Sunday, June 29, 2014
I actually thought it would be too windy to fly kites yesterday, but it worked out. At first we were working to keep them up, then we noticed that it was so windy nothing was going to stop them.
Lynn and Linus realized they needed a whole lot less effort.
Posted by Richard at 10:40 AM
No trip to the Atlantic coast, or anywhere with shore or lake line, is complete without light house visits. Assateague light house was recently reprinted and is still in use, though you can visit and climb to the top.
175 steps gets you away from the marauding mosquitos at the bottom. From the top are views of Assateague, Chicoteague and Wallops island.
We couldn't go up to the light because it is a working light. Two beams with electric lights point out and rotate. No fresnel lens or whale oil anymore.
Posted by Richard at 10:33 AM
Even at the visitor center there is wildlife at Chincoteague National Wildlife Refuge. This black rat snake was in our path.
There was a frolicking family of Delmarva fox squirrels playing among the trees. Lynn noticed that these squirrels do look different from the common grey squirrel that we see all the time. Especially the faces and ears are different and also the coat color. She described them as alternate world versions of the squirrels we see everyday, subtly but noticeably different.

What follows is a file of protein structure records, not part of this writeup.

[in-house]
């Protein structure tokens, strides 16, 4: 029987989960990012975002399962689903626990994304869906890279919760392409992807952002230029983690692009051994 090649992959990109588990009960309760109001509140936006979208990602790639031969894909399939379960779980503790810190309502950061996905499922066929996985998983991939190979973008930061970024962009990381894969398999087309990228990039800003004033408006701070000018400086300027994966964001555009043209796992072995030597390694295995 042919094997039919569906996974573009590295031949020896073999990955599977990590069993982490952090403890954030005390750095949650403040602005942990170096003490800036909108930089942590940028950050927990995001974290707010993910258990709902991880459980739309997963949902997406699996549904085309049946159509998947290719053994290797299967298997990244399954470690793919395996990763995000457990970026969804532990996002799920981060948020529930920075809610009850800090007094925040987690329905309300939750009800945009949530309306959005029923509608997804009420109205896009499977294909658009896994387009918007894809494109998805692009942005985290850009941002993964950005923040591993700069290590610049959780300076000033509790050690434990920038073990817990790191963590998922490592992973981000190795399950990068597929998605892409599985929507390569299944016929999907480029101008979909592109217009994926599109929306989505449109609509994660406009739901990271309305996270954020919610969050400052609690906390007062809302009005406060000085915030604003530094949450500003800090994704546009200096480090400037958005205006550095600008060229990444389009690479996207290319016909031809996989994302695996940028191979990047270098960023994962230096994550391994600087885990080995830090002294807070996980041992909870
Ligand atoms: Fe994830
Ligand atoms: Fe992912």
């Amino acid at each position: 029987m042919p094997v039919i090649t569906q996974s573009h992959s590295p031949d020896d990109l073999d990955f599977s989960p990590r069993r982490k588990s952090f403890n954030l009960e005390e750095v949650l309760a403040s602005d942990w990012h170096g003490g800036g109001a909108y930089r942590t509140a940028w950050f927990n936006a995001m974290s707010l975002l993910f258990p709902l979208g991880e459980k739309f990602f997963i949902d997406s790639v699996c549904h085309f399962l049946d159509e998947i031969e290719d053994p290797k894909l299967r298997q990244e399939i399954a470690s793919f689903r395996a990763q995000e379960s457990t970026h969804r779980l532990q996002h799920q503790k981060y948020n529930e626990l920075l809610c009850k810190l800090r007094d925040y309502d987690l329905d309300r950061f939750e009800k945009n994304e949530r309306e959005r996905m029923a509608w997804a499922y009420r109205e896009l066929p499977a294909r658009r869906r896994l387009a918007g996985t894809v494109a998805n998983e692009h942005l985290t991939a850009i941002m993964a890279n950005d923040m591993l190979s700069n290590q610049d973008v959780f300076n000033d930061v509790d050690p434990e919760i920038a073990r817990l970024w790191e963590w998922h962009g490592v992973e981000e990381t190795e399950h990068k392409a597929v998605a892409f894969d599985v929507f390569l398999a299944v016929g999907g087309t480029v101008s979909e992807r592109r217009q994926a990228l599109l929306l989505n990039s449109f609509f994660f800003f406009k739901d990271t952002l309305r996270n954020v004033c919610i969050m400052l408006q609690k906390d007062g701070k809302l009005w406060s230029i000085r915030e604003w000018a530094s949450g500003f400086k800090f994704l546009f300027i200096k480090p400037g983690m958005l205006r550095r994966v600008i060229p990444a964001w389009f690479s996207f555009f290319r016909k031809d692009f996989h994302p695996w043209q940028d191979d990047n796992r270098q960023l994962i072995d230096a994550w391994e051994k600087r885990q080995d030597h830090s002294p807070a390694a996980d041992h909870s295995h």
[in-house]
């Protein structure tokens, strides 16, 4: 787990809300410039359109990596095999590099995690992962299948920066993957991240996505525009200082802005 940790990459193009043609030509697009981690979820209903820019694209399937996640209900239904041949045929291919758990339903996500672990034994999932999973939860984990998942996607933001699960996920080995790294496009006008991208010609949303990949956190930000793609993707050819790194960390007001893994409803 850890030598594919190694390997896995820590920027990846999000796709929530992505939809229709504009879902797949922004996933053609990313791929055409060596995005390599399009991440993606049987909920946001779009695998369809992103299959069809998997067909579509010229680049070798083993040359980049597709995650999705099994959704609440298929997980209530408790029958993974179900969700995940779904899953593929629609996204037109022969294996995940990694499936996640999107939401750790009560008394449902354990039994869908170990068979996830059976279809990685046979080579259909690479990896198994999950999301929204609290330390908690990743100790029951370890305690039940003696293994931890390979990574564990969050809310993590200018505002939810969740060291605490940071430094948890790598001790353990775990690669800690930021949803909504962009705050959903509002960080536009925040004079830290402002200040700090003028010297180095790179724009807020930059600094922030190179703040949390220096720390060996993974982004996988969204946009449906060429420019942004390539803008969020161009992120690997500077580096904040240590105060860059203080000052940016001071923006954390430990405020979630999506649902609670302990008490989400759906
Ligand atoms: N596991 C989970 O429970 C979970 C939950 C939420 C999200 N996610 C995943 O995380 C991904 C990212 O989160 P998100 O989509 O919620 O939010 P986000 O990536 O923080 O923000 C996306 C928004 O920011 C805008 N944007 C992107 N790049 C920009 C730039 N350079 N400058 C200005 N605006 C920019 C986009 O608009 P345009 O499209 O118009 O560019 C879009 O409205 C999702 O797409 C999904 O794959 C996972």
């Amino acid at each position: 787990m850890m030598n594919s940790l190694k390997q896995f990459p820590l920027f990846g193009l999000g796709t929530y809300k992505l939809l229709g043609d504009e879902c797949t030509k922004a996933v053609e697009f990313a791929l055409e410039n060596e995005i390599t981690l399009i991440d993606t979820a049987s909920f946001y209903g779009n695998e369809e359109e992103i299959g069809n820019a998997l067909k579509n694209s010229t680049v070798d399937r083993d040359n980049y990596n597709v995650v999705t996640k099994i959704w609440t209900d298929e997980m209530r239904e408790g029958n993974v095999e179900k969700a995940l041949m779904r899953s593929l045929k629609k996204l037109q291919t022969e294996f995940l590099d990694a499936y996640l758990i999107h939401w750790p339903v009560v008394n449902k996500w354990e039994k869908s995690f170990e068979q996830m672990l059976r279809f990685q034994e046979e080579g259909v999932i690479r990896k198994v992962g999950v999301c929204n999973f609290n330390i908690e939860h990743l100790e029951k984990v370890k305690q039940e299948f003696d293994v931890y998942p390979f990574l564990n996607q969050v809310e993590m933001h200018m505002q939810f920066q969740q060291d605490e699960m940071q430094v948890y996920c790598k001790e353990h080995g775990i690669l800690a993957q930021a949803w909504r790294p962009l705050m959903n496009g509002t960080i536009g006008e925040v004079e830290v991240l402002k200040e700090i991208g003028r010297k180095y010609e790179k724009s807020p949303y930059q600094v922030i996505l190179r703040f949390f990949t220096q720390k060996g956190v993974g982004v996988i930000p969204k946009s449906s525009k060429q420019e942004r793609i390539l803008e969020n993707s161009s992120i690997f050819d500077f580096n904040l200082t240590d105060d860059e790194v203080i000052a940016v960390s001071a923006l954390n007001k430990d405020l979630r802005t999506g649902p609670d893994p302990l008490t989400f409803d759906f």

Delmarva fox squirrels are an endangered species that used to live all throughout the peninsula but slowly disappeared as the forests did, they are making a comeback and might be taken off of the endangered species list.
I had some good conversations with the park rangers about these sightings.
Posted by Richard at 10:18 AM
Tuesday, June 24, 2014
Saturday, June 14, 2014
Friday, June 13, 2014
I planted these seeds on Saturday, June 7th. The packages say they germinate in 7-14 days, but I just got word that some of them have already sprung from the ground.
You will note on the packages that one type gets to four feet tall and the other gets to twelve feet tall. I planted
lots of these, let's see what happens.
Posted by Richard at 9:48 AM
Monday, June 02, 2014
Just when you think a flower has washed away in the floods, or burned away in the droughts, or withered due to benighted neglect, they come back. These always seemed to be sat on by groundhogs or bunnies.
These pretty tradescantia are blooming and have grown from seeds scattered by their predecessors. The blueness and purple makes them some of my favorites.
Tradescantia blooming is the second in my trilogy of flower themed mystery novels.
Posted by Richard at 3:14 PM
This dead vole or mole in my lawn provides pretty conclusive evidence that they late making the tunnels in my front yard.
I often see them scurry away when we walk out there and this us the first dead one I have seen. I did not kill it, and it got a water burial in the creek after documentation.
I suspect that these may be moles because of the mole-like face and mole-like front claws, though it is still hard to tell. Voles look more like mice. Comments?
Posted by Richard at 3:08 PM